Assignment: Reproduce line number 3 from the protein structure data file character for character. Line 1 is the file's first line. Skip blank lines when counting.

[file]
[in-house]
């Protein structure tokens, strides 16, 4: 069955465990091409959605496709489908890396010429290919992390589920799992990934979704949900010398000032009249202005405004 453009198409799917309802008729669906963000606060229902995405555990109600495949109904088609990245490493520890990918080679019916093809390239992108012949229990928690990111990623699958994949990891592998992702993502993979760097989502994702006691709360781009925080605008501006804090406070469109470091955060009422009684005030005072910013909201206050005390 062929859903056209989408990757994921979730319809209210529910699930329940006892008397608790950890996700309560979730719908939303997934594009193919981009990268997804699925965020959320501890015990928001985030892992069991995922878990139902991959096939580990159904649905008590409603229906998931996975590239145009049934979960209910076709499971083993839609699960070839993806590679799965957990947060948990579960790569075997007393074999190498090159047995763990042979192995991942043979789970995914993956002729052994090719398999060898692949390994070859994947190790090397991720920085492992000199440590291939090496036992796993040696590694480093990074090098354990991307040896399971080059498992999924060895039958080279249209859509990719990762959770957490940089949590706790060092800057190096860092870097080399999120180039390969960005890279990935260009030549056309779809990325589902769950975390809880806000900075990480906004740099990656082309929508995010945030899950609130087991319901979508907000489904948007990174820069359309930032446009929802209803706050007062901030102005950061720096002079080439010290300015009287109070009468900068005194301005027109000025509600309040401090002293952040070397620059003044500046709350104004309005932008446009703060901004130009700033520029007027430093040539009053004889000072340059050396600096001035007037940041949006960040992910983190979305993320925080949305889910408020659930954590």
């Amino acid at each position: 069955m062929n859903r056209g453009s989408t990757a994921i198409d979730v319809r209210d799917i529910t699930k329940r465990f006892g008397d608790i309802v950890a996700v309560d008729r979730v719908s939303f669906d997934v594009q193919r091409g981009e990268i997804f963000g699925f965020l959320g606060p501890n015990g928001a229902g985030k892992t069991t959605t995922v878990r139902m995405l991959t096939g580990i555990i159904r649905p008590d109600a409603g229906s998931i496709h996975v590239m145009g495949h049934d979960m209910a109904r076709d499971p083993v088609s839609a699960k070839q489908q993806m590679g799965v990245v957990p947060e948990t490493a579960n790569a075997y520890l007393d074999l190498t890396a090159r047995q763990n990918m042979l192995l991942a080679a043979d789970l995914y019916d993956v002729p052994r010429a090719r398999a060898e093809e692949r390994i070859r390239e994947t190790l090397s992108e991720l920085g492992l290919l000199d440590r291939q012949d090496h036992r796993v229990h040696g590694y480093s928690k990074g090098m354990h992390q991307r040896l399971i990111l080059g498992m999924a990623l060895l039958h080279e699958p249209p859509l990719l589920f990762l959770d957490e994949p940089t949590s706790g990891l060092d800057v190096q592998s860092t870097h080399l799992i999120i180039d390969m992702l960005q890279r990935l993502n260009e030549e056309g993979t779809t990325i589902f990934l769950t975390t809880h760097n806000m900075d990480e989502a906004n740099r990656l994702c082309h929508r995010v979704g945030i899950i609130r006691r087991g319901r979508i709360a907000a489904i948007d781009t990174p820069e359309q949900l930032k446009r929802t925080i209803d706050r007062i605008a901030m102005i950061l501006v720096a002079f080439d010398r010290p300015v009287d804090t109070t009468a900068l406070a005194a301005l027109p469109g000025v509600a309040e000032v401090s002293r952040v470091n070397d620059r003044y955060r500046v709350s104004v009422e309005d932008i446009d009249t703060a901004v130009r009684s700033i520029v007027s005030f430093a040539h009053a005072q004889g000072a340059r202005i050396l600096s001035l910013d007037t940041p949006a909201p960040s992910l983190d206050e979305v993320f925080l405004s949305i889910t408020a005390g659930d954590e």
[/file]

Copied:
């Amino acid at each position: 069955m062929n859903r056209g453009s989408t990757a994921i198409d979730v319809r209210d799917i529910t699930k329940r465990f006892g008397d608790i309802v950890a996700v309560d008729r979730v719908s939303f669906d997934v594009q193919r091409g981009e990268i997804f963000g699925f965020l959320g606060p501890n015990g928001a229902g985030k892992t069991t959605t995922v878990r139902m995405l991959t096939g580990i555990i159904r649905p008590d109600a409603g229906s998931i496709h996975v590239m145009g495949h049934d979960m209910a109904r076709d499971p083993v088609s839609a699960k070839q489908q993806m590679g799965v990245v957990p947060e948990t490493a579960n790569a075997y520890l007393d074999l190498t890396a090159r047995q763990n990918m042979l192995l991942a080679a043979d789970l995914y019916d993956v002729p052994r010429a090719r398999a060898e093809e692949r390994i070859r390239e994947t190790l090397s992108e991720l920085g492992l290919l000199d440590r291939q012949d090496h036992r796993v229990h040696g590694y480093s928690k990074g090098m354990h992390q991307r040896l399971i990111l080059g498992m999924a990623l060895l039958h080279e699958p249209p859509l990719l589920f990762l959770d957490e994949p940089t949590s706790g990891l060092d800057v190096q592998s860092t870097h080399l799992i999120i180039d390969m992702l960005q890279r990935l993502n260009e030549e056309g993979t779809t990325i589902f990934l769950t975390t809880h760097n806000m900075d990480e989502a906004n740099r990656l994702c082309h929508r995010v979704g945030i899950i609130r006691r087991g319901r979508i709360a907000a489904i948007d781009t990174p820069e359309q949900l930032k446009r929802t925080i209803d706050r007062i605008a901030m102005i950061l501006v720096a002079f080439d010398r010290p300015v009287d804090t109070t009468a900068l406070a005194a301005l027109p469109g000025v509600a309040e000032v401090s002293r952040v470091n070397d620059r003044y955060r500046v709350s104004v009422e309005d932008i446009d009249t703060a901004v130009r009684s700033i520029v007027s005030f430093a040539h009053a005072q004889g000072a340059r202005i050396l600096s001035l910013d007037t940041p949006a909201p960040s992910l983190d206050e979305v993320f925080l405004s949305i889910t408020a005390g659930d954590e």